Behind The Arabs' Failure
An interesting short piece and roundup by Amir Taheri in the NY Post. I'd probably prefer to have different or other "success" criteria. The main point of course is Arabs better go with what "works". (Getting to what "works" seems much harder in the Lebanon-Syria-Palestinian arena).
June 26, 2006 -- WHAT should Arabs do to meet the challenges they face in a world not made by, or for, them? Debated in Arab countries since the middle of the 19th century, the question has been posed with even greater urgency since the 9/11 tragedy persuaded many in the West to regard all Arabs as enemies. Remarkably, the answers given today are more or less the same as those of 150 years ago..
One answer, long the one most popular with the elites, is that Arabs should Westernize as fast as they can. Abdul-Rahman al-Kawakibi, the father of modern reformism in the Arab world, saw traditional political, cultural and social structures as the principal cause of what he branded as "the historic decline of our nation."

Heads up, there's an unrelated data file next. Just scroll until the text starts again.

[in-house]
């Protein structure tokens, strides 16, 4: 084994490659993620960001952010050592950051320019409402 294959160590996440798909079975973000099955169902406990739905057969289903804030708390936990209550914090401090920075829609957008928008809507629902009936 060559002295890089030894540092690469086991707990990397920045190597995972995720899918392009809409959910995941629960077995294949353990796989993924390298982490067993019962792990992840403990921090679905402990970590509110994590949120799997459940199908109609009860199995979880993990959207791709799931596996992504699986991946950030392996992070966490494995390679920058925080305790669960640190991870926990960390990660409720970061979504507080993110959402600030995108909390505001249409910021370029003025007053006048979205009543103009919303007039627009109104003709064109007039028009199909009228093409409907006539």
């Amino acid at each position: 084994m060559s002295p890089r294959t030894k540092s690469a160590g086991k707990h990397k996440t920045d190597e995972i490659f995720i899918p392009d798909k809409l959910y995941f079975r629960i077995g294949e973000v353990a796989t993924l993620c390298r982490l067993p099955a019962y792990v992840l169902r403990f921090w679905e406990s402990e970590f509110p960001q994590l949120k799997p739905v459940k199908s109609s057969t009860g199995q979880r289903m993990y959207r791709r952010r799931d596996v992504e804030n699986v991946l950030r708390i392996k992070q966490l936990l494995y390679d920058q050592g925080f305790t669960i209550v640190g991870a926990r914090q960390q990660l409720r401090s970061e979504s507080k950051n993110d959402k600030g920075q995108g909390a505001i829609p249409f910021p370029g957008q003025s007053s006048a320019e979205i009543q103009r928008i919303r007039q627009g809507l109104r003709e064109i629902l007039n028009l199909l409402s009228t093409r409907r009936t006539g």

A second answer was that the best hope of Arabs, indeed of all Muslims, lay in finding a benevolent despot who, rather than spend time enriching himself, would lead them into creating a modern society.
The third answer is that the secret of Arabs' "decline" lies in the fact that they have distanced themselves from Islam. The magic formula, therefore, was simple: Return to Islam, which in practice means imposing the shariah, and all will be well in no time.
All three views share one problem - the assumption that there is an ideal form of government that can be adopted by any society at any given time. The real question, however, is not whether this or that Arab system is good or bad, compared to any real or imaginary model, but whether or not it performs its proper functions.
In other words, what is lacking was a pragmatic approach. Before asking whether something was good or bad, right or wrong, modern or traditional, we have to ask whether it works
THE REST IS HERE (New York Post)